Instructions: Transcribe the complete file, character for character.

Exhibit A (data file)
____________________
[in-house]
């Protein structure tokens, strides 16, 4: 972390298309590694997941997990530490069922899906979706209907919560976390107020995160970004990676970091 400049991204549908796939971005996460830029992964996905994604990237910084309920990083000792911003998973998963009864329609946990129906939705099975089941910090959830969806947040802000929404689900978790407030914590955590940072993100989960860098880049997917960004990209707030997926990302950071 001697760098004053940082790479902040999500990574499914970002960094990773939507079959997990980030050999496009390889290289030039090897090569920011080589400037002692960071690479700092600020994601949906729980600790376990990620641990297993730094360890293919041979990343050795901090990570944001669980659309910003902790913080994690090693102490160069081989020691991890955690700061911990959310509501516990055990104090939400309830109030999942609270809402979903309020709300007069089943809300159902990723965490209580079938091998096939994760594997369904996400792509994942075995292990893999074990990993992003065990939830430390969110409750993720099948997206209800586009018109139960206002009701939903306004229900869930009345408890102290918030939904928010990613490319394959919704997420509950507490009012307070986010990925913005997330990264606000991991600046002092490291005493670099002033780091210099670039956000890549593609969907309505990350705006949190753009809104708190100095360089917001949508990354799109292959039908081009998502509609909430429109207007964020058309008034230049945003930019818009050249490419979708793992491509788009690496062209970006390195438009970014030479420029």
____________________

[in-house]
């Protein structure tokens, strides 16, 4: 972390298309590694997941997990530490069922899906979706209907919560976390107020995160970004990676970091 400049991204549908796939971005996460830029992964996905994604990237910084309920990083000792911003998973998963009864329609946990129906939705099975089941910090959830969806947040802000929404689900978790407030914590955590940072993100989960860098880049997917960004990209707030997926990302950071 001697760098004053940082790479902040999500990574499914970002960094990773939507079959997990980030050999496009390889290289030039090897090569920011080589400037002692960071690479700092600020994601949906729980600790376990990620641990297993730094360890293919041979990343050795901090990570944001669980659309910003902790913080994690090693102490160069081989020691991890955690700061911990959310509501516990055990104090939400309830109030999942609270809402979903309020709300007069089943809300159902990723965490209580079938091998096939994760594997369904996400792509994942075995292990893999074990990993992003065990939830430390969110409750993720099948997206209800586009018109139960206002009701939903306004229900869930009345408890102290918030939904928010990613490319394959919704997420509950507490009012307070986010990925913005997330990264606000991991600046002092490291005493670099002033780091210099670039956000890549593609969907309505990350705006949190753009809104708190100095360089917001949508990354799109292959039908081009998502509609909430429109207007964020058309008034230049945003930019818009050249490419979708793992491509788009690496062209970006390195438009970014030479420029």